Tuesday 12 November 2013


The journey provoked further pessimism.  I left Sussex just after the rush hour on Friday with a very light drizzle. By the time I got to Hampshire there was flash flooding and no signs of it improving. Wouldn't you just know it.
The classical music did its it best to ignore the out of sync tempo of the wipers. But it would be okay, it was my time. I'd surely suffered enough, hadn't I?
Rachmaninoff and co did their best to calm and soothe as I crossed over fabulous southern waterways.
The Itchen, the Test, the Avon and the Stour. A niggling voice of reason that I was passing by rivers with some fantastic fishing repute. Ignoring the doubt, I focused on my quest.

I arrived in the afternoon and walked the southern bank of the beat. The weather had eased a little but being below trees the drops continued to 'pop' like caps on my hood.
The feeder streams spewed their foul muddy sediment into the river, tainting its clarity. Maybe the extra colour might prove to be an advantage. Notice optimism putting in an appearance.
I walked to the bridge and gazed down into the water briefly before scanning the meandering river upstream. I spotted the rise of a sea trout and it did nothing but whet my appetite for the forthcoming adventure.

Facing the setting sun I watched the flickering silhouette of a lone kestrel scouring the hedgerow for that last meal of the day, making the most of the fast failing light.
An abundance of pheasants were  making their way to the wood to roost whilst rabbits emerged to take their places on the headlands like the changing of the guard. A pipistrelle bat flittered and danced beneath the canopy of the trees above me as I reached the car. The night shift were here.

I checked in at the guest house, unpacking and settled in an armchair with a book. I didn't fancy getting changed and making my way out to the pub for a meal so I relaxed  and decided to try an early night.
Notice I said try.
I drifted in and out of sleep. My mind awash with leaping Sea trout and iridescent dorsal fins kiting up shimmering riffles in my reverie. The digital display of the bedside clock appeared to entrap time which caused me to compare it with my phone on several occasions, lest I were party to some bizarre deceit.
I was so comfortable but it might as well been a bed of nails for the rest I got. Tossing and turning in it like a small boat on a raging sea. At 4am I couldn't stand it no longer and staggered my way scratching and farting to the en suite shower.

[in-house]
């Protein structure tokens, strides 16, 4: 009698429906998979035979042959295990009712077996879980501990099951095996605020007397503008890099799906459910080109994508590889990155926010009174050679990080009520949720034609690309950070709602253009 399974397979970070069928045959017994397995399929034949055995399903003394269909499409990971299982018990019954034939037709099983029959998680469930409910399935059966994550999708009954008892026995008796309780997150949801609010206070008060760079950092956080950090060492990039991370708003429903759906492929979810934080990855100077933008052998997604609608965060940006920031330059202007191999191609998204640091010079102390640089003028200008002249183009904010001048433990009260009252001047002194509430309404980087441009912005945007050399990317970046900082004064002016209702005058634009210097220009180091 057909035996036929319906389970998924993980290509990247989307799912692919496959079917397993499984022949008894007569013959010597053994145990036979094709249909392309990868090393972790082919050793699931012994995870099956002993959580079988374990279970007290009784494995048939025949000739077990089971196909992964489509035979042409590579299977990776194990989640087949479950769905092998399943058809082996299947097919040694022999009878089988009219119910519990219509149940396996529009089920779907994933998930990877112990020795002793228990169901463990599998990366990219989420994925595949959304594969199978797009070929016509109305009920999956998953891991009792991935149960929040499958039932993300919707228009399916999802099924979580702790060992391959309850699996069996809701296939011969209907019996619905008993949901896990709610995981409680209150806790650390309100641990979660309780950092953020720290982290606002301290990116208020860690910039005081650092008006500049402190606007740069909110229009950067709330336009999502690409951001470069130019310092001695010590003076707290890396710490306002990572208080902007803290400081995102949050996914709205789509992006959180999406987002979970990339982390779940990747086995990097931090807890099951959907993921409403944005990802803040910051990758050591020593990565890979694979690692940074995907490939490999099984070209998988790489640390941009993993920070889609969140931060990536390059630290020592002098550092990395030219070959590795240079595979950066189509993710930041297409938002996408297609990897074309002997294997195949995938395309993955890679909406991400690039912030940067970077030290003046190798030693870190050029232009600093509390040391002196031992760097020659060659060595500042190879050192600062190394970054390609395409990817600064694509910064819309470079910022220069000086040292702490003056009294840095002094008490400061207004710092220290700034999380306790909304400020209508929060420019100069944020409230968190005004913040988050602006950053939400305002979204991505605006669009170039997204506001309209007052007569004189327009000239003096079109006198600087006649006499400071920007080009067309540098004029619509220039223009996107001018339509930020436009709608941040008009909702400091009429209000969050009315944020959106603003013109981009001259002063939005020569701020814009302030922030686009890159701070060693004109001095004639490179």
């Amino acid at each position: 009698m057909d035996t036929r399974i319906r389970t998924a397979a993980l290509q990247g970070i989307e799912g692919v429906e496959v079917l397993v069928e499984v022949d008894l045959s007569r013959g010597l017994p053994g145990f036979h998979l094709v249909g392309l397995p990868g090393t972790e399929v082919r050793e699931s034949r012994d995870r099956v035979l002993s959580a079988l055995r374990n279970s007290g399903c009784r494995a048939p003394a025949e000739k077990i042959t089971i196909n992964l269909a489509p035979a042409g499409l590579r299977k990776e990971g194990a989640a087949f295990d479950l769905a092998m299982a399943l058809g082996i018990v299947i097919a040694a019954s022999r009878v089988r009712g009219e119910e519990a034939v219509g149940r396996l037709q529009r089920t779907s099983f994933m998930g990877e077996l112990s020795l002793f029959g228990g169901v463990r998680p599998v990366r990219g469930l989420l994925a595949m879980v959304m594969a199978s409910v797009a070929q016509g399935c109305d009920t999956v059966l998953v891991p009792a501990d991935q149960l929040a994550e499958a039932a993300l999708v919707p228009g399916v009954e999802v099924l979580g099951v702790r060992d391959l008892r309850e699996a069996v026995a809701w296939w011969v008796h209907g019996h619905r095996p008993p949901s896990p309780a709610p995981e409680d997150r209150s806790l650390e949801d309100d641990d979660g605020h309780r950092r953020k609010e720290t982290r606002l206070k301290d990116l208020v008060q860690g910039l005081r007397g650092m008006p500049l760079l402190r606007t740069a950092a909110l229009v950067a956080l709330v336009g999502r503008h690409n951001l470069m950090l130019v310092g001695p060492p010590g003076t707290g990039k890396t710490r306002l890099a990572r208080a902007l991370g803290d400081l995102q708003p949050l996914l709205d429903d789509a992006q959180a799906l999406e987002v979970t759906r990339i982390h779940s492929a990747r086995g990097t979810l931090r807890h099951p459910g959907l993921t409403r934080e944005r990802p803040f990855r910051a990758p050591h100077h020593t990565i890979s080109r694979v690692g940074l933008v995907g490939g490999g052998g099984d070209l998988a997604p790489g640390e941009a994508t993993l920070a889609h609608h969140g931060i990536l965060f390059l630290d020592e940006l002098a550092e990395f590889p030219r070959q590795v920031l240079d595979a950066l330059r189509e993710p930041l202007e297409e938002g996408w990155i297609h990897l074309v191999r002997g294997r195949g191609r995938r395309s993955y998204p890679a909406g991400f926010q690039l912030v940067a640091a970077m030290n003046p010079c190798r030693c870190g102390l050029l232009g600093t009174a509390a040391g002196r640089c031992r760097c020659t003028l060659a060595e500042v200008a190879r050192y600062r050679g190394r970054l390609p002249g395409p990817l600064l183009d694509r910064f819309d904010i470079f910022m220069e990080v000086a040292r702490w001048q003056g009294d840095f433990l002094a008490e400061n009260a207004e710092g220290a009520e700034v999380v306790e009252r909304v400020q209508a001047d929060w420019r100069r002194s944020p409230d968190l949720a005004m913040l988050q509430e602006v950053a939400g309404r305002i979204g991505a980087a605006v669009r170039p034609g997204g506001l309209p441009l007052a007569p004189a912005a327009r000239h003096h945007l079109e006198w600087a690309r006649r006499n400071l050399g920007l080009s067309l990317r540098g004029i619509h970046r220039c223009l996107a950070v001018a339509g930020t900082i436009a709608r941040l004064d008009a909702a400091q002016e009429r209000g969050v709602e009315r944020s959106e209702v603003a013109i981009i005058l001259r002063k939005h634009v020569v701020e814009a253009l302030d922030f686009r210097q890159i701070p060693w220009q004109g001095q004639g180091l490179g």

I thought I'd get a large breakfast  about seven to set me up for the long day but I wasn't fooling myself or anyone else in disguising my eagerness for nonchalance. I slurped a big mouthful of fresh coffee and made short work of two thick slices of toast smeared with bittersweet marmalade before picking up my flask and packed lunch and hightailing it from the door to the car.
The slight drizzle was so fine that would take all day to get you wet but the time I got my waders and suitably attired a heavy downpour had me sheltering beneath a tree whilst I awaited Grahams arrival.
It gave me chance to take in the spectacular autumnal colours around me and ignore the gloom of inclement weather.

Exchanging greetings and tackling up together we discussed the prospects like eager children and made our way upstream to enter and begin our assault with fly rods and czech nymphs.

A while later Graham hooked into a good grayling that gave a good account of itself after realising it was hooked. I made my way up to him unclipping the net from my back as I went. As akin to my vision, the fish hoisted its dorsal in the shallow riffle and surged downstream twisting and turning. In trying to gain control and turn the fish Graham sadly parted company with it.

We both were disappointed  but at this early stage we could at least seek solace in the fact the fish were there, feeding and our tactics worked.

I fished for the morning and well after lunch before taking my first fish. A Grayling of about four inches long.
I felt guilty that I felt no elation. There was no shouting for joy, no whoops and squeals of delight. A real anti climax really. I guess seeing how big Grahams lost fish was so close up, it did nothing but increase my enthusiasm for better results.
After we had sandwich back at the car I decided to change to trotting with a float. I'd wrestled with a nagging voice all morning as I waded upstream. It scolded and criticized me about all the idyllic swims I was wading through and disturbing that were as perfect to trot a float through downstream as you'd be pushed to find anywhere in the country.

On making my way upstream again I made for the swim Graham had lost the good fish in and trotted a light wire stem stick float along the edge of crease and deep glide. I was soon rewarded with a much better tussle and eased it toward my net. This was better, much. A good fish, a very good fish. Here was euphoria and elation. Now came relief, joy and a sense of success. A grin adorned my face which set and no amount of despondent thoughts or inclemency could wash away. I could relax now, I'd done it. Tension dissipated like tears in the rain.